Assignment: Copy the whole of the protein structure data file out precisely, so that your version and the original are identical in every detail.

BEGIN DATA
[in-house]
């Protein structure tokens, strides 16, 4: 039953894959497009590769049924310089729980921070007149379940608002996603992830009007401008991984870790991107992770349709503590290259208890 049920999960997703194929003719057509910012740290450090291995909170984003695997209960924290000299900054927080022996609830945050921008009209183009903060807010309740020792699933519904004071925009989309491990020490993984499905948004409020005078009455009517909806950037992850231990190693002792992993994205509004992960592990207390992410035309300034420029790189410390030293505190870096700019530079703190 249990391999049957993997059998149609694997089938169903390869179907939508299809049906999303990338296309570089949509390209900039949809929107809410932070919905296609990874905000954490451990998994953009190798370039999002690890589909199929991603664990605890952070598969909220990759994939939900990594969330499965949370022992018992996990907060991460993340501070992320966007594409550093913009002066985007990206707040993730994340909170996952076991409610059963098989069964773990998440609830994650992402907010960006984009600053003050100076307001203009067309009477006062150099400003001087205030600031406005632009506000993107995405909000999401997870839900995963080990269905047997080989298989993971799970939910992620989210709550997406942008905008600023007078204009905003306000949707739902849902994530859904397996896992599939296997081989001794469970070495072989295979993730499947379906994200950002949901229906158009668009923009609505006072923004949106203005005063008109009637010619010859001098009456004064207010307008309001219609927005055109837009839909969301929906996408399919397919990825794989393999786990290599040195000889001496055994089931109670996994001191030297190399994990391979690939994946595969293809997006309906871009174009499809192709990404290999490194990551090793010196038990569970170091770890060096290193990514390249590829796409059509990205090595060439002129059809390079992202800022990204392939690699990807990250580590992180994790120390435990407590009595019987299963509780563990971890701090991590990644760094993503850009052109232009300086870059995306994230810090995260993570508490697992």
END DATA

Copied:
[in-house]
């Protein structure tokens, strides 16, 4: 039953894959497009590769049924310089729980921070007149379940608002996603992830009007401008991984870790991107992770349709503590290259208890 049920999960997703194929003719057509910012740290450090291995909170984003695997209960924290000299900054927080022996609830945050921008009209183009903060807010309740020792699933519904004071925009989309491990020490993984499905948004409020005078009455009517909806950037992850231990190693002792992993994205509004992960592990207390992410035309300034420029790189410390030293505190870096700019530079703190 249990391999049957993997059998149609694997089938169903390869179907939508299809049906999303990338296309570089949509390209900039949809929107809410932070919905296609990874905000954490451990998994953009190798370039999002690890589909199929991603664990605890952070598969909220990759994939939900990594969330499965949370022992018992996990907060991460993340501070992320966007594409550093913009002066985007990206707040993730994340909170996952076991409610059963098989069964773990998440609830994650992402907010960006984009600053003050100076307001203009067309009477006062150099400003001087205030600031406005632009506000993107995405909000999401997870839900995963080990269905047997080989298989993971799970939910992620989210709550997406942008905008600023007078204009905003306000949707739902849902994530859904397996896992599939296997081989001794469970070495072989295979993730499947379906994200950002949901229906158009668009923009609505006072923004949106203005005063008109009637010619010859001098009456004064207010307008309001219609927005055109837009839909969301929906996408399919397919990825794989393999786990290599040195000889001496055994089931109670996994001191030297190399994990391979690939994946595969293809997006309906871009174009499809192709990404290999490194990551090793010196038990569970170091770890060096290193990514390249590829796409059509990205090595060439002129059809390079992202800022990204392939690699990807990250580590992180994790120390435990407590009595019987299963509780563990971890701090991590990644760094993503850009052109232009300086870059995306994230810090995260993570508490697992």